Git Branches

The most basic use of Git is as described above. You just keep a linear history of your work, and you can go backwards and forwards in time through these revisions. This is a Git history with only one branch. Customarily, this branch is given the name master, though that’s just a convention – there’s nothing special about that name.

But many projects are more complicated than this, and require keeping multiple, slightly different, versions at the same time. Some of these versions may even be mutually exclusive from each other. Take a plumber’s resumé, for example – they might keep two copies up-to-date – one for getting a job actually doing plumbing, and another version for getting a job teaching plumbing.

These projects have multiple branches. Perhaps one named plumbing, and another branch named teaching.

In Git, we choose a point in the history we want to start from (which is often just the most recent commit), and branch off from there.

Another common use of branches is to use them to work on some new feature or aspect of your project while leaving the master branch unchanged. This keeps master “clean”, and also allows you to have multiple tasks in-progress, without having to finish one before moving on to the next.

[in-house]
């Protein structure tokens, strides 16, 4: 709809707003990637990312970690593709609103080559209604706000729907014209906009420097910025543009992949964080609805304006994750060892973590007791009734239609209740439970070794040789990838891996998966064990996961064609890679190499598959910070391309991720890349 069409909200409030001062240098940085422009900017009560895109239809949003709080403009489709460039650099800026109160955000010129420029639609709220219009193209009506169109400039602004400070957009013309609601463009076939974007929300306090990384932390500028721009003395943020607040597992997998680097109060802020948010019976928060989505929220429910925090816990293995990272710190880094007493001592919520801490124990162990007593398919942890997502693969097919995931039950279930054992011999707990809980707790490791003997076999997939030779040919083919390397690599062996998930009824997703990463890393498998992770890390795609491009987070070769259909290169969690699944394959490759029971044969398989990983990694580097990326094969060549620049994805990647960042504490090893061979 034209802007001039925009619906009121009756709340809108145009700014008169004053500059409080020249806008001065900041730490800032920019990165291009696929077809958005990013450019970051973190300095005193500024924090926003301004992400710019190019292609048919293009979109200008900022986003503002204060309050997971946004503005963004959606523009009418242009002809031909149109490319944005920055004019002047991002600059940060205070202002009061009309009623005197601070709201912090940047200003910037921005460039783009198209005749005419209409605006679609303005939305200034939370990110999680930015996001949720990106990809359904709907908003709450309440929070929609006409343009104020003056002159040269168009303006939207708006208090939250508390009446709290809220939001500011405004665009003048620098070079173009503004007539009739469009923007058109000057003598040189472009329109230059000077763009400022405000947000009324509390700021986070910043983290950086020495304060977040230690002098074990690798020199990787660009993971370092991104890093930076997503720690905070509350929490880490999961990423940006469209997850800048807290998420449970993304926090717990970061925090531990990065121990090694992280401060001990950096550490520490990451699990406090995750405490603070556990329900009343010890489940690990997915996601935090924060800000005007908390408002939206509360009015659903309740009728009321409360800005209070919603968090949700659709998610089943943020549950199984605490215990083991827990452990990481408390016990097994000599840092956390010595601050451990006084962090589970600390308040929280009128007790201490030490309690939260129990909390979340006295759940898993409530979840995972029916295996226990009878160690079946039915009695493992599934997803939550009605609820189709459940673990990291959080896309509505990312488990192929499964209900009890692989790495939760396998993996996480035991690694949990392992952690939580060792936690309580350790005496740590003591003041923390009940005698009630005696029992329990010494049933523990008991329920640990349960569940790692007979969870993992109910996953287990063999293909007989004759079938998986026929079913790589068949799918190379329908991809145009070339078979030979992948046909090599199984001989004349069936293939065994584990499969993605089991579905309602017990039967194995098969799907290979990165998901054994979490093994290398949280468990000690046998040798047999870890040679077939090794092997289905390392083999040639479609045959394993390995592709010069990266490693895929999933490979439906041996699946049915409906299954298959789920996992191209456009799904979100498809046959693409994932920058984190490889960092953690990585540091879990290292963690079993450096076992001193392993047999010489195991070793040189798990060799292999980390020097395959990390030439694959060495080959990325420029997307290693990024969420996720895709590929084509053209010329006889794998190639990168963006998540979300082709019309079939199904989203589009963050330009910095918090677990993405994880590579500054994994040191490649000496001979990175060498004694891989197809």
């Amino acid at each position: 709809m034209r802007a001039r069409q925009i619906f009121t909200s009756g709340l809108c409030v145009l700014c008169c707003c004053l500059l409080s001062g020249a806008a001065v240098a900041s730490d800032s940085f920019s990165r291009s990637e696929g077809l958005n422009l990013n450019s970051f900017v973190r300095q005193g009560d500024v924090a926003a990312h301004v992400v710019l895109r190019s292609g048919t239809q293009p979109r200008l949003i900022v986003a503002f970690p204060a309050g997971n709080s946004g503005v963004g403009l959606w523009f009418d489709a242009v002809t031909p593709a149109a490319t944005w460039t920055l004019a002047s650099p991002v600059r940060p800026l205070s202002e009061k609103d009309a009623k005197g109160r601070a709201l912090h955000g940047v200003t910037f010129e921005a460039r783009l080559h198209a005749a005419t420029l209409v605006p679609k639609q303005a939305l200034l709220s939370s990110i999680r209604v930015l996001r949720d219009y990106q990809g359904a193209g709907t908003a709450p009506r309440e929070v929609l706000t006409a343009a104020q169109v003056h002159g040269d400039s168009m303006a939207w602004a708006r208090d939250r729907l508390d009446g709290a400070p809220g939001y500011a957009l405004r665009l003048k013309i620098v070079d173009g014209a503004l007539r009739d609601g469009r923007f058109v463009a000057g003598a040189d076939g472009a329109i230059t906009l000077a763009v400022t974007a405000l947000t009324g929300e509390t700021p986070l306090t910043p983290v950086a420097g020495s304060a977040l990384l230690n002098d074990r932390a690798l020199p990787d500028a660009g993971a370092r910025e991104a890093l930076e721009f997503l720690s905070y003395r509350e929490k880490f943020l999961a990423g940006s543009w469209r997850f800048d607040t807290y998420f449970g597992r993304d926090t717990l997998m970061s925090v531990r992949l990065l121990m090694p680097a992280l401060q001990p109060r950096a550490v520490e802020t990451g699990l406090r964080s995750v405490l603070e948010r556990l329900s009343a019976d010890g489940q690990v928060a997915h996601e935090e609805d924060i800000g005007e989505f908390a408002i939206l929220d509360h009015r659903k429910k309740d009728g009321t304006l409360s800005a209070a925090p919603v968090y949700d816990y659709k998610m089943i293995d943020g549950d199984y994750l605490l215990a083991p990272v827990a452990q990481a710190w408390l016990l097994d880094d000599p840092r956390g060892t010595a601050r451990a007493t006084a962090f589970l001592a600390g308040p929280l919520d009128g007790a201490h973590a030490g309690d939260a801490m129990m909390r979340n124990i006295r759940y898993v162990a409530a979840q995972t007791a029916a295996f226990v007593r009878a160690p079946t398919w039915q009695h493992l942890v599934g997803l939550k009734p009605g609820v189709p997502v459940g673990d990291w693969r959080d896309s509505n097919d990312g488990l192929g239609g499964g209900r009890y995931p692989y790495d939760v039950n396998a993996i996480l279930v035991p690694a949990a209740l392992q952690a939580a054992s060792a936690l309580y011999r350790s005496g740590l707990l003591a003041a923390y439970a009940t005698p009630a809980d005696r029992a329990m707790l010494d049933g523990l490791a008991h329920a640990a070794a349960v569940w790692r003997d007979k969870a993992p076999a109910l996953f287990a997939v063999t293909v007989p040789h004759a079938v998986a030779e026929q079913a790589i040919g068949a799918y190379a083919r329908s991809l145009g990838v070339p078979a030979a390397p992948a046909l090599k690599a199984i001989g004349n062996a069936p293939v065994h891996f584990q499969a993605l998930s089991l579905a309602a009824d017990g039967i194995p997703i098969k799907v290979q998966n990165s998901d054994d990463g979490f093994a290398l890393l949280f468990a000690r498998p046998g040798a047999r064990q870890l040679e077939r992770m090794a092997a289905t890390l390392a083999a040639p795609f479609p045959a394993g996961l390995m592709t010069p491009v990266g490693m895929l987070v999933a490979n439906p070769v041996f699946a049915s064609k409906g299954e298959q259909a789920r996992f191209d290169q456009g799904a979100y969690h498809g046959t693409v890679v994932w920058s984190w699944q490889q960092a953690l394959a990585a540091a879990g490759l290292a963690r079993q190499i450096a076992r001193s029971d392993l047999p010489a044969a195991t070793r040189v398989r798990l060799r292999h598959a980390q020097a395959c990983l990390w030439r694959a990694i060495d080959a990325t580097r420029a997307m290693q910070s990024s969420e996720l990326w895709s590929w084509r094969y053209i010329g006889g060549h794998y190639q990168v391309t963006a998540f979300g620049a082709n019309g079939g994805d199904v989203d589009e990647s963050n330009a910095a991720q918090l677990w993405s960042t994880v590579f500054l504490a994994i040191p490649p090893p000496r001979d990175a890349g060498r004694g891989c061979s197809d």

Maybe you’re storing the code for a note-taking app in a Git repo. Your next task is to add a “Share” button in your app. So you create a branch called addShareButton. Now when you make a commit, the master version doesn’t change. Instead, only this addShareButton branch has these new commits.

Once you’ve finished working on your new task in this task branch, you can merge it into the master branch, and then your master version has these changes too! You don’t need that task branch anymore, and you can delete it. Again you now only have one master version to keep track of.

Local vs Remote Repos

So far we’ve basically assumed that you’re working alone on this project, but in a work environment that’s rarely the case. You’ll likely have colleagues that work in the same codebase, and want to make changes to the same files as you – often at the same time as you. So how do you do this without tripping all over each other?